As such, I am more interested in whatever you are working on now, than something that you produced a few years ago, especially as it has already had a good run.


Thanks for the clarification about the ethics.  

However – I don’t know if the issue of the peer review is quite as straightforward.  

Program producers broadcasting nationally on the ABC might have considerable problems planning broadcast dates around blind peer reviews.  I really am not trying to be picky and value the opportunity to publish professional work in a journal with an important task but I am struggling a bit.

For example the latest documentary I worked on went to air last Sunday and we finished editing it on the Saturday – the day before. I realise that there are very few sane people who listen to documentaries on ABC Radio National – but some of them COULD be journalism academics.

I suppose that peer review could happen offshore to avoid any chance of listeners but then there is the internet and podcasts. The point is that because of news values the broadcast would precede any academic journal submission – especially where there is a considerable amount of investigation that requires legal scrutiny by the broadcaster.

I don’t think that I am unusual in my working habits and, if I am missing something obvious here, I would welcome your advice.


I think the best way to operate may be for you to work in two mediums, because it is important that your work for the journal is a significant new contribution not just a re-use of material produced for other reasons.

 So, if you are investigating a topic for ABC radio, do your investigation and keep track your sources etc, make your radio piece and let it go to air, with your name on it, as ABC requires. Then use your interviews and your research to write a text piece that could be longer and more detailed than the radio piece, and wrap around it an exegesis about why it was an important topic, the methodology you used, limitations, significance etc.

 Don’t mention that you were the author of the piece that ran on the ABC. Just make it a good stand alone piece that you or a colleague or another journalist could have done. This piece can then be genuinely blind peer reviewed and published in Research Journalism, and at the point of publication, where the blind can be lifted, we can link it to the ABC piece on the ABC website, or we can attach the ABC sound file to the piece. If at that point the ABC want to attach the Research Journalism piece to the original piece, or commission you to do a follow up radio piece, that’s all possible too.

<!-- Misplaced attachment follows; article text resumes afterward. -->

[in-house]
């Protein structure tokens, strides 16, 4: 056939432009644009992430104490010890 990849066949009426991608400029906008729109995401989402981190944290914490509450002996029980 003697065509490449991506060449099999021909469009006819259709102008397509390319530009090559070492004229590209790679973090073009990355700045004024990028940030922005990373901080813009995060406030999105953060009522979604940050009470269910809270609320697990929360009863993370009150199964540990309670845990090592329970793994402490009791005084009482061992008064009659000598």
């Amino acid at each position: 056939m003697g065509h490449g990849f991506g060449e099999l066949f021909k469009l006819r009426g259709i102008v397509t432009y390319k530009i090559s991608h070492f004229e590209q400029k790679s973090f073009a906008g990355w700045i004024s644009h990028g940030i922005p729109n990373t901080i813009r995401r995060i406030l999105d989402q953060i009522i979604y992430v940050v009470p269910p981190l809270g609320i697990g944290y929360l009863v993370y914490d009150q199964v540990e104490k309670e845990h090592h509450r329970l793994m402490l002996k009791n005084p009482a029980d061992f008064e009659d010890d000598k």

Post by Kayt Davies (Editor)

A new kind of academic journalism

It’s easy to lay out a persuasive argument about why the journalists working in universities should be working on real journalism, using their industry skills honed through teaching, to do excellent investigative journalism. The commercial media is struggling to fund this kind of journalism and yet it is widely accepted that a free and vigilant press is cornerstone of a healthy democracy.

With the protection of academic freedom built into the university system this would not be like the government-funded media of China or North Korea. It is a new way that the Australian Government could support the media without giving handouts to corporations.

There are around 200 journalism academics working in Australia. Most are required to write two journal or conference papers a year that count towards their university’s research output tally. This means their research must be peer reviewed and published. Currently the only peer reviewed publications available to them are about journalism. There are no journals that publish journalism, only reflections and research about journalism. The other option, taken up by some, is to write books.

This state of affairs has prompted thoughts about starting new journals that would subject the journalism they publish to a rigorous peer review process and publish the material in a way that the commercial media can use as a source. If this could be done in a way that satisfies the research requirements of the universities, and provides a new source of quality journalism, a win-win solution will have been found.

Research Journalism is the first of this new breed of journal.